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No Recourse for Political Robocalls; Do Not Call List Does Not Apply

PHOTO: old telephone wrapped in cord. Photo credit: Deborah Smith
PHOTO: old telephone wrapped in cord. Photo credit: Deborah Smith
July 9, 2012

RICHMOND, Va. - Robocall season is under way in Virginia, along with election season. Political robocalls are exempted from National Do Not Call Registry regulations, and some families have been targeted for several calls a day.

Shaun Dakin founded the National Political Do Not Contact Registry in 2007, hoping candidates would use the list to refine their calling logs. He describes robocalls as "disrespectful" of voters, because they are one-sided conversations.

"Robocalls are the perfect example of a marketing political machine with no civil discourse, no debate, no democracy. It's phone spam. You can't have a debate with a robocall."

Dakin condemns the calls as more than annoyances. He has collected stories from Virginia and around the country about how robocalls tie up lines being kept open for emergencies, disrupt the sleep of night-shift workers, and disturb people who have mental health issues.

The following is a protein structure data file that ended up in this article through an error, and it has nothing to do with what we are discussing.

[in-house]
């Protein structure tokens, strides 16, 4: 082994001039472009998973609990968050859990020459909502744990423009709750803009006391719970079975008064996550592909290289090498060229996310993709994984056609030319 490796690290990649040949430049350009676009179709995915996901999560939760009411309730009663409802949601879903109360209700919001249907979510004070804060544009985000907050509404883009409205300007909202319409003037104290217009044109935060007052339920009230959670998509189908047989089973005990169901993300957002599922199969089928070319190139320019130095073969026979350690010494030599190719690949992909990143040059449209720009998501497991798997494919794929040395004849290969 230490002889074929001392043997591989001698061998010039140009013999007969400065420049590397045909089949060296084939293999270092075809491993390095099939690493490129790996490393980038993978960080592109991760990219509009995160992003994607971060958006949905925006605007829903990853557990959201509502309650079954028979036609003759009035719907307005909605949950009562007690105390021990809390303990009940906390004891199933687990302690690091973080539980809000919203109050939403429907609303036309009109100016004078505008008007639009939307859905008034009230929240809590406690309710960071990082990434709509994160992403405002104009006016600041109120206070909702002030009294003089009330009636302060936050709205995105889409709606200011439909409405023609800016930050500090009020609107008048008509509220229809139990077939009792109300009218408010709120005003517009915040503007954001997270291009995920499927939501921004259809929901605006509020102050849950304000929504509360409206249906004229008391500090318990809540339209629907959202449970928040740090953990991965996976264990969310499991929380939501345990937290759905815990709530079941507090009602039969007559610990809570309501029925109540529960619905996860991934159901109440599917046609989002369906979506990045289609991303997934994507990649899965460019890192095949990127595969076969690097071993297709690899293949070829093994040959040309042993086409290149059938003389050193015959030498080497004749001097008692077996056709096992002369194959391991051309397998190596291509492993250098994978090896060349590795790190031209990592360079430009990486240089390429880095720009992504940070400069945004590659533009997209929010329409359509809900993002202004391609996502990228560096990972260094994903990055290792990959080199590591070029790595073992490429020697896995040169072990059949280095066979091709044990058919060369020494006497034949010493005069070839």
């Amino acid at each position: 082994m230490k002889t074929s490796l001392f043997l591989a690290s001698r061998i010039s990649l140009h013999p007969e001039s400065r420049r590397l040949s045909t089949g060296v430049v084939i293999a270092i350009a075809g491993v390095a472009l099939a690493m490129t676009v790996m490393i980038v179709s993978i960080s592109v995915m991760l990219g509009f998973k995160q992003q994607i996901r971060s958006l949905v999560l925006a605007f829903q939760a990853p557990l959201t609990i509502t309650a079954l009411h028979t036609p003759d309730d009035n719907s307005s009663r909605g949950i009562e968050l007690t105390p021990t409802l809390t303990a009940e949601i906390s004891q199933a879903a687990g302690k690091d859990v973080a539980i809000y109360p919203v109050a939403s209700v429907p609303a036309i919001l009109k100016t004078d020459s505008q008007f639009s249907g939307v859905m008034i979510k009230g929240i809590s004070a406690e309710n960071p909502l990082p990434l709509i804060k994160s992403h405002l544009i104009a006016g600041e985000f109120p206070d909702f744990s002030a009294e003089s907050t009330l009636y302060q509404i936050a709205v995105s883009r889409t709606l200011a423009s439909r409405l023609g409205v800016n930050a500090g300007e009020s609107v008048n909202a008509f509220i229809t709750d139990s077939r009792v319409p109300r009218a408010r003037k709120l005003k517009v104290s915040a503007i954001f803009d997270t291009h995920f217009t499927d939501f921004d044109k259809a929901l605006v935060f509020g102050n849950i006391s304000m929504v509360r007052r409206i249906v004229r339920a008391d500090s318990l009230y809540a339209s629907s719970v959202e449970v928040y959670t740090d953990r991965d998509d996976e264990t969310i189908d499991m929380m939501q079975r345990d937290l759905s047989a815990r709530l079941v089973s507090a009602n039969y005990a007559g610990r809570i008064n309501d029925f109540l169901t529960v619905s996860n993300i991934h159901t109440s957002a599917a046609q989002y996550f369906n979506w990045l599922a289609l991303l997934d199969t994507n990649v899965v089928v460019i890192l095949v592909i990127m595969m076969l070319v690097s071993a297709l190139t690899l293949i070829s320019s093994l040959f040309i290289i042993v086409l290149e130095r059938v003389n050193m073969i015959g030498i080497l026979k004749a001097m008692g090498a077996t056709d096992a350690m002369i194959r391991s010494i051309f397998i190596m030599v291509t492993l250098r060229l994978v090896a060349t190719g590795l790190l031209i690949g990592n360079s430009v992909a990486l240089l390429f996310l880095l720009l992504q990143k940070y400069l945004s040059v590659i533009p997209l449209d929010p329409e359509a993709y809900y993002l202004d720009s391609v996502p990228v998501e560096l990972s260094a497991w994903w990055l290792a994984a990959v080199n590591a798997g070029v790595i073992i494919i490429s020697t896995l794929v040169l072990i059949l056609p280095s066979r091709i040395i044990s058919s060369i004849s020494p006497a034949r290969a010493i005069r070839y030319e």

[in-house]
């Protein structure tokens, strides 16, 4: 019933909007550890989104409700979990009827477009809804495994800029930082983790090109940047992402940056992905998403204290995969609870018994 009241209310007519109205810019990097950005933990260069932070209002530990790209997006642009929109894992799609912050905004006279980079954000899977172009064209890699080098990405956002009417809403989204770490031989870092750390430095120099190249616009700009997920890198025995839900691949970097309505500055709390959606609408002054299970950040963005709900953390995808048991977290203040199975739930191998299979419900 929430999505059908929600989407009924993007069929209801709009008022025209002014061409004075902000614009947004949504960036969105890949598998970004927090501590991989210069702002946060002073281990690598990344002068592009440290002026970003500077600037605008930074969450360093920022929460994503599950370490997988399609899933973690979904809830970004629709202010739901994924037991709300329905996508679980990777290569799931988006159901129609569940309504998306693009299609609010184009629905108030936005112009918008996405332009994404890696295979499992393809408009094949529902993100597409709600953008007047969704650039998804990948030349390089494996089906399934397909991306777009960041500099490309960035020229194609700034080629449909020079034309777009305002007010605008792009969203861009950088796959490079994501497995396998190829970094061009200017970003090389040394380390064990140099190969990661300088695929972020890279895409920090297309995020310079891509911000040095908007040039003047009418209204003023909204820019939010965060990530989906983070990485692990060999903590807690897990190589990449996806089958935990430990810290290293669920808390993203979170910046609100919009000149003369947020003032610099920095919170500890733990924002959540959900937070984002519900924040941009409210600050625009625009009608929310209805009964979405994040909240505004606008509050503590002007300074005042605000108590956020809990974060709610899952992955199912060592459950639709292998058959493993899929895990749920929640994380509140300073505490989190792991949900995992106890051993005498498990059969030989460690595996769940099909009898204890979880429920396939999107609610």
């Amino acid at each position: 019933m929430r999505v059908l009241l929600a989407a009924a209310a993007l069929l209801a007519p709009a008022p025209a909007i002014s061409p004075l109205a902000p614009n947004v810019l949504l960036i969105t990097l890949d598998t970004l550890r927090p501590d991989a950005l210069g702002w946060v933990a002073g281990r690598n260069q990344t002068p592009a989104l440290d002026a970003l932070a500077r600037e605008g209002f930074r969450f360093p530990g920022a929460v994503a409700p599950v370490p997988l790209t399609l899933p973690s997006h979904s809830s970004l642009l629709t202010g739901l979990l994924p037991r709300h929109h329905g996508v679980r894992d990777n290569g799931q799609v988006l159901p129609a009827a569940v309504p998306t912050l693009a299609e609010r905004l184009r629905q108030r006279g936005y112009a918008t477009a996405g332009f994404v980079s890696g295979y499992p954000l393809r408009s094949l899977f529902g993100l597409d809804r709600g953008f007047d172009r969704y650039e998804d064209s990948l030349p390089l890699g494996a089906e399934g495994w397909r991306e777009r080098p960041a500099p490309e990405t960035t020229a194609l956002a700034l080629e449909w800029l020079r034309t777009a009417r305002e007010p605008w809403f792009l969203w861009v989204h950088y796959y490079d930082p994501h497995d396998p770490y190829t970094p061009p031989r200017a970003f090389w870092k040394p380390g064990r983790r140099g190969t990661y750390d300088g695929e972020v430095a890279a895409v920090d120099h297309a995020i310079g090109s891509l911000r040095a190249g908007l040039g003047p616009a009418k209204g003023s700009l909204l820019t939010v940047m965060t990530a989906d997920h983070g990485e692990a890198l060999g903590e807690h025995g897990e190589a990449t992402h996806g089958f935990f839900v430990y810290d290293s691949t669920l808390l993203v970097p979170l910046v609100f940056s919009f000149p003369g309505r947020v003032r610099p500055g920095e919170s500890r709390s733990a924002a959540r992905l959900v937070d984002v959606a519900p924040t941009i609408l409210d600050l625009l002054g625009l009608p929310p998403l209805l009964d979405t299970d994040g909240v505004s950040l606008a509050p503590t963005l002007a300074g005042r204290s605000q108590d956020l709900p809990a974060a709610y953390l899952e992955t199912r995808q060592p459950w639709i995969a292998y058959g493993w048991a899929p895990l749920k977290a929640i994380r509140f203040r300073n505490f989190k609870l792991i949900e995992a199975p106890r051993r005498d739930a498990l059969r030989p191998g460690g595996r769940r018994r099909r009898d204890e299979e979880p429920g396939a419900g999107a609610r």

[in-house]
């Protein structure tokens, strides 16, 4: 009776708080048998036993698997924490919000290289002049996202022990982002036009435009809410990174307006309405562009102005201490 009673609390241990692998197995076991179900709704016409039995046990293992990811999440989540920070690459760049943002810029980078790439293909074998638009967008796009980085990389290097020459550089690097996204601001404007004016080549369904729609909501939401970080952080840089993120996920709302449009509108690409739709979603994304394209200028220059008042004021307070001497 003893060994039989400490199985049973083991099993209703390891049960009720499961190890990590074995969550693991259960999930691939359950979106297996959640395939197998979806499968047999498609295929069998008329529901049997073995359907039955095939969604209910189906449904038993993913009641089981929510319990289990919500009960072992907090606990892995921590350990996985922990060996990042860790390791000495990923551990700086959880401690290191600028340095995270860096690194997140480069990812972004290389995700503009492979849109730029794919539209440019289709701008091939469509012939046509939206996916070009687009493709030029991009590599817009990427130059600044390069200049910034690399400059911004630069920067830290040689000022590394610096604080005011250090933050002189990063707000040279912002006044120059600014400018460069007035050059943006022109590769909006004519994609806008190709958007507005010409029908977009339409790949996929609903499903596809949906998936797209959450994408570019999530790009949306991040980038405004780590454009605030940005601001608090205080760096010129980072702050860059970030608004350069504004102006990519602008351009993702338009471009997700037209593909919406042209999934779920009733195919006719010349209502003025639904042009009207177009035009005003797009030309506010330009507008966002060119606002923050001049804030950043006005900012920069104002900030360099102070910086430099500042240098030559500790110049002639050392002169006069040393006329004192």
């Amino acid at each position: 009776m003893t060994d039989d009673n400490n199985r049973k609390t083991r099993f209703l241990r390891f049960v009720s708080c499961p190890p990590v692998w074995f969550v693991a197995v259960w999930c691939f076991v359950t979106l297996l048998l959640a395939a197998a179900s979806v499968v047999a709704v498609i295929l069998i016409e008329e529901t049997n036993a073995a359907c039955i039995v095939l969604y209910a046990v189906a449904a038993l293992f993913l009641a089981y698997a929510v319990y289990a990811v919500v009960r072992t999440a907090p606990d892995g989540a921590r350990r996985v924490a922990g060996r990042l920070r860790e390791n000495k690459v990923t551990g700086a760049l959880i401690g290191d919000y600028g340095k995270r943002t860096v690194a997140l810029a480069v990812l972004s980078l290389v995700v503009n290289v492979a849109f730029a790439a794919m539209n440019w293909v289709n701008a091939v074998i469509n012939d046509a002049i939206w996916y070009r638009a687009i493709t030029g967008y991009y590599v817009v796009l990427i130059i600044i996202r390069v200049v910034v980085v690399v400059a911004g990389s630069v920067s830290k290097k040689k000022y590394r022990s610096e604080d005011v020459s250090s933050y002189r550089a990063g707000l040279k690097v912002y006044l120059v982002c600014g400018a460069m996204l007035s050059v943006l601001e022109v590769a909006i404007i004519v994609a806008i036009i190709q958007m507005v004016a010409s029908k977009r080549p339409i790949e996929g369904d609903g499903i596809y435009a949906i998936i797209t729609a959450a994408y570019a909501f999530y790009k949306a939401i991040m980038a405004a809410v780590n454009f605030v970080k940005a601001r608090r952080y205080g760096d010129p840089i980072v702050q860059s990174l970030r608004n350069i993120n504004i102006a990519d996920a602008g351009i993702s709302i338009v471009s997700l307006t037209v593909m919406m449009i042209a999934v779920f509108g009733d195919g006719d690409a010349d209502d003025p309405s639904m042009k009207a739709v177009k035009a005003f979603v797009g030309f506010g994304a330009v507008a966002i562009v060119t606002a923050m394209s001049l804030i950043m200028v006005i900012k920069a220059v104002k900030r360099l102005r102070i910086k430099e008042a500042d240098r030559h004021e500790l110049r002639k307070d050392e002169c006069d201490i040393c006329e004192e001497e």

"For example, if a senior citizen with dementia answers the call, they get confused, they get agitated, then their adult children have to leave their jobs and come and take care of their parent."

He adds that some research has shown the calls to be ineffective and can alienate voters who support the cause. He has also documented cases where families have received 10 political robocalls in one day.

Virginia is one of 13 states that require disclosure during an automated call of the person or entity paying for the call or for whom it is made. Often, however, a call appears to come from a candidate but is really from a Political Action Committee (PAC), Dakin says, and the "disclaimer" is impossible to understand unless you record the call and listen to it several times.

More information is available at

Monique Coppola, Public News Service - VA